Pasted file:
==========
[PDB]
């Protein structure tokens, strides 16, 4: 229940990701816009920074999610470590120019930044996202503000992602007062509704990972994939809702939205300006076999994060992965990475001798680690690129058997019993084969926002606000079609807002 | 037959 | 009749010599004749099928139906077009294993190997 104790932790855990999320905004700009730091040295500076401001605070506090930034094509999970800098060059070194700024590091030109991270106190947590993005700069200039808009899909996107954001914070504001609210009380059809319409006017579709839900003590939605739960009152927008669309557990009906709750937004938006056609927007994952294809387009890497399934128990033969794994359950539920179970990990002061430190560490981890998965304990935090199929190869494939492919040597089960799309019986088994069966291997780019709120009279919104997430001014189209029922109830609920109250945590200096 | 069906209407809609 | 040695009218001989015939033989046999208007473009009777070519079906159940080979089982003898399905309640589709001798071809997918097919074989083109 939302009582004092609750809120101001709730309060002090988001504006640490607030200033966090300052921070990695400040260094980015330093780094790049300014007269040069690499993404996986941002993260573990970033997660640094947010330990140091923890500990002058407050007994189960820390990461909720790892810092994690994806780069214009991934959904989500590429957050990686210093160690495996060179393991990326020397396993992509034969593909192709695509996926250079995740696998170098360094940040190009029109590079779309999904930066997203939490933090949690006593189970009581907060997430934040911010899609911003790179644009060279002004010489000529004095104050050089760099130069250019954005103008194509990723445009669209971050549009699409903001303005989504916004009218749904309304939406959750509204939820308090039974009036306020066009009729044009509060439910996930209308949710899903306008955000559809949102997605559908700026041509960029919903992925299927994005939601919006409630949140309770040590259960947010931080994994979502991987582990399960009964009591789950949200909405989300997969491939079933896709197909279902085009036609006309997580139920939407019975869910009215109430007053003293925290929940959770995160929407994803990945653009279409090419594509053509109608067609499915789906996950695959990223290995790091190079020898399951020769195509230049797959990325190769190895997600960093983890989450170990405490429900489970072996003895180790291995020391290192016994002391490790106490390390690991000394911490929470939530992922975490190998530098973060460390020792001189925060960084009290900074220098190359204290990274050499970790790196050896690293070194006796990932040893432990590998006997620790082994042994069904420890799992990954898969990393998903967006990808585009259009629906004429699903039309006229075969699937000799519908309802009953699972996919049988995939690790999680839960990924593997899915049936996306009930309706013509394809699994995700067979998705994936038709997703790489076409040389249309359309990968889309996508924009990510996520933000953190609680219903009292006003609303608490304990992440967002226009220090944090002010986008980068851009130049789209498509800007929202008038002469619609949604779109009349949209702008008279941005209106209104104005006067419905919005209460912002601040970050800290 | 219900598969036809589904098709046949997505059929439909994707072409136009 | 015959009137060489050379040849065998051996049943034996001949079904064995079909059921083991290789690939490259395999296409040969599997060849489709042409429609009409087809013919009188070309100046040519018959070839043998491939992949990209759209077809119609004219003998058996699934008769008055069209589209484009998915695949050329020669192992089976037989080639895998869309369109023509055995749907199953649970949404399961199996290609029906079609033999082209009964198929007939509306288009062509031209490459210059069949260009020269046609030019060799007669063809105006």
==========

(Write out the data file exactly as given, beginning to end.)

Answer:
[PDB]
């Protein structure tokens, strides 16, 4: 229940990701816009920074999610470590120019930044996202503000992602007062509704990972994939809702939205300006076999994060992965990475001798680690690129058997019993084969926002606000079609807002 | 037959 | 009749010599004749099928139906077009294993190997 104790932790855990999320905004700009730091040295500076401001605070506090930034094509999970800098060059070194700024590091030109991270106190947590993005700069200039808009899909996107954001914070504001609210009380059809319409006017579709839900003590939605739960009152927008669309557990009906709750937004938006056609927007994952294809387009890497399934128990033969794994359950539920179970990990002061430190560490981890998965304990935090199929190869494939492919040597089960799309019986088994069966291997780019709120009279919104997430001014189209029922109830609920109250945590200096 | 069906209407809609 | 040695009218001989015939033989046999208007473009009777070519079906159940080979089982003898399905309640589709001798071809997918097919074989083109 939302009582004092609750809120101001709730309060002090988001504006640490607030200033966090300052921070990695400040260094980015330093780094790049300014007269040069690499993404996986941002993260573990970033997660640094947010330990140091923890500990002058407050007994189960820390990461909720790892810092994690994806780069214009991934959904989500590429957050990686210093160690495996060179393991990326020397396993992509034969593909192709695509996926250079995740696998170098360094940040190009029109590079779309999904930066997203939490933090949690006593189970009581907060997430934040911010899609911003790179644009060279002004010489000529004095104050050089760099130069250019954005103008194509990723445009669209971050549009699409903001303005989504916004009218749904309304939406959750509204939820308090039974009036306020066009009729044009509060439910996930209308949710899903306008955000559809949102997605559908700026041509960029919903992925299927994005939601919006409630949140309770040590259960947010931080994994979502991987582990399960009964009591789950949200909405989300997969491939079933896709197909279902085009036609006309997580139920939407019975869910009215109430007053003293925290929940959770995160929407994803990945653009279409090419594509053509109608067609499915789906996950695959990223290995790091190079020898399951020769195509230049797959990325190769190895997600960093983890989450170990405490429900489970072996003895180790291995020391290192016994002391490790106490390390690991000394911490929470939530992922975490190998530098973060460390020792001189925060960084009290900074220098190359204290990274050499970790790196050896690293070194006796990932040893432990590998006997620790082994042994069904420890799992990954898969990393998903967006990808585009259009629906004429699903039309006229075969699937000799519908309802009953699972996919049988995939690790999680839960990924593997899915049936996306009930309706013509394809699994995700067979998705994936038709997703790489076409040389249309359309990968889309996508924009990510996520933000953190609680219903009292006003609303608490304990992440967002226009220090944090002010986008980068851009130049789209498509800007929202008038002469619609949604779109009349949209702008008279941005209106209104104005006067419905919005209460912002601040970050800290 | 219900598969036809589904098709046949997505059929439909994707072409136009 | 015959009137060489050379040849065998051996049943034996001949079904064995079909059921083991290789690939490259395999296409040969599997060849489709042409429609009409087809013919009188070309100046040519018959070839043998491939992949990209759209077809119609004219003998058996699934008769008055069209589209484009998915695949050329020669192992089976037989080639895998869309369109023509055995749907199953649970949404399961199996290609029906079609033999082209009964198929007939509306288009062509031209490459210059069949260009020269046609030019060799007669063809105006």